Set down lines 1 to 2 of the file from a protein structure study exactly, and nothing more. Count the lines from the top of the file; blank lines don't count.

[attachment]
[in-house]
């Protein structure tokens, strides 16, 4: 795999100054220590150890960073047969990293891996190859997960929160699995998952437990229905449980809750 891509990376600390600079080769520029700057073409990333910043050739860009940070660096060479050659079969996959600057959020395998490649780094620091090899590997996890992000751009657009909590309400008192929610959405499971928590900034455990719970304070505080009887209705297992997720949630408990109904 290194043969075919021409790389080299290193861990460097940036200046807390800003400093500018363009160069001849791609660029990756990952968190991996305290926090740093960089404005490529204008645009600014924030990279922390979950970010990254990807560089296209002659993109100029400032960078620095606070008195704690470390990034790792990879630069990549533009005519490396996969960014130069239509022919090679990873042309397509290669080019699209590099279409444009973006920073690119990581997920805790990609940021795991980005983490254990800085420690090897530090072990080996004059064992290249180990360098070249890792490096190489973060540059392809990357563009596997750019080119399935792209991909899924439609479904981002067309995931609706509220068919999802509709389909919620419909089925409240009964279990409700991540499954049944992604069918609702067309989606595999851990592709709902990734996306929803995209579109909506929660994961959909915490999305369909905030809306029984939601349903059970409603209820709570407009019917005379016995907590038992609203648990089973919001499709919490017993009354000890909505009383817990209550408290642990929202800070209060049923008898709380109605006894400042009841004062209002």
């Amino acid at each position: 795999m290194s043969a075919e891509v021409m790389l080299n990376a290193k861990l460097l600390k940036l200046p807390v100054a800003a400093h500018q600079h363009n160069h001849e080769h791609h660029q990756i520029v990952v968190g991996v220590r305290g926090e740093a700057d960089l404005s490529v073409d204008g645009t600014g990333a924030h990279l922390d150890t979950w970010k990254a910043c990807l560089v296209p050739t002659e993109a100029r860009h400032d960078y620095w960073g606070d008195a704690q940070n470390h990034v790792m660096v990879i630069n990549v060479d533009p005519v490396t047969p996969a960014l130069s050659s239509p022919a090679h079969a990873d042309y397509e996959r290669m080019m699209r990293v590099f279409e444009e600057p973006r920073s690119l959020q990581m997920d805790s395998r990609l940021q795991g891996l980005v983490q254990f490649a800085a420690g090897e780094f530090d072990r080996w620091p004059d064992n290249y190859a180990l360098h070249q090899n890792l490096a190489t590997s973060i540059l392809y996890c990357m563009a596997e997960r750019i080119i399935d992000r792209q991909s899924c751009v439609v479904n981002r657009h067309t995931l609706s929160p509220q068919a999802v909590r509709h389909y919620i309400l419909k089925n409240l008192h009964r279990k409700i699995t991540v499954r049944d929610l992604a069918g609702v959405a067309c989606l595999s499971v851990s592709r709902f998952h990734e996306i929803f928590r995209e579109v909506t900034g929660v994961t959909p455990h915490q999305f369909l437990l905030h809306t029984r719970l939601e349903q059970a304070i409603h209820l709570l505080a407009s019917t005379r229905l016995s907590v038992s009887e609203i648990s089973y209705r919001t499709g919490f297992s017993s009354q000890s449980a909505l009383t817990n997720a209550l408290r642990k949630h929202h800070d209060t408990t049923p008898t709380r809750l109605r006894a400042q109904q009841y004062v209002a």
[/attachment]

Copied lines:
[in-house]
């Protein structure tokens, strides 16, 4: 795999100054220590150890960073047969990293891996190859997960929160699995998952437990229905449980809750 891509990376600390600079080769520029700057073409990333910043050739860009940070660096060479050659079969996959600057959020395998490649780094620091090899590997996890992000751009657009909590309400008192929610959405499971928590900034455990719970304070505080009887209705297992997720949630408990109904 290194043969075919021409790389080299290193861990460097940036200046807390800003400093500018363009160069001849791609660029990756990952968190991996305290926090740093960089404005490529204008645009600014924030990279922390979950970010990254990807560089296209002659993109100029400032960078620095606070008195704690470390990034790792990879630069990549533009005519490396996969960014130069239509022919090679990873042309397509290669080019699209590099279409444009973006920073690119990581997920805790990609940021795991980005983490254990800085420690090897530090072990080996004059064992290249180990360098070249890792490096190489973060540059392809990357563009596997750019080119399935792209991909899924439609479904981002067309995931609706509220068919999802509709389909919620419909089925409240009964279990409700991540499954049944992604069918609702067309989606595999851990592709709902990734996306929803995209579109909506929660994961959909915490999305369909905030809306029984939601349903059970409603209820709570407009019917005379016995907590038992609203648990089973919001499709919490017993009354000890909505009383817990209550408290642990929202800070209060049923008898709380109605006894400042009841004062209002």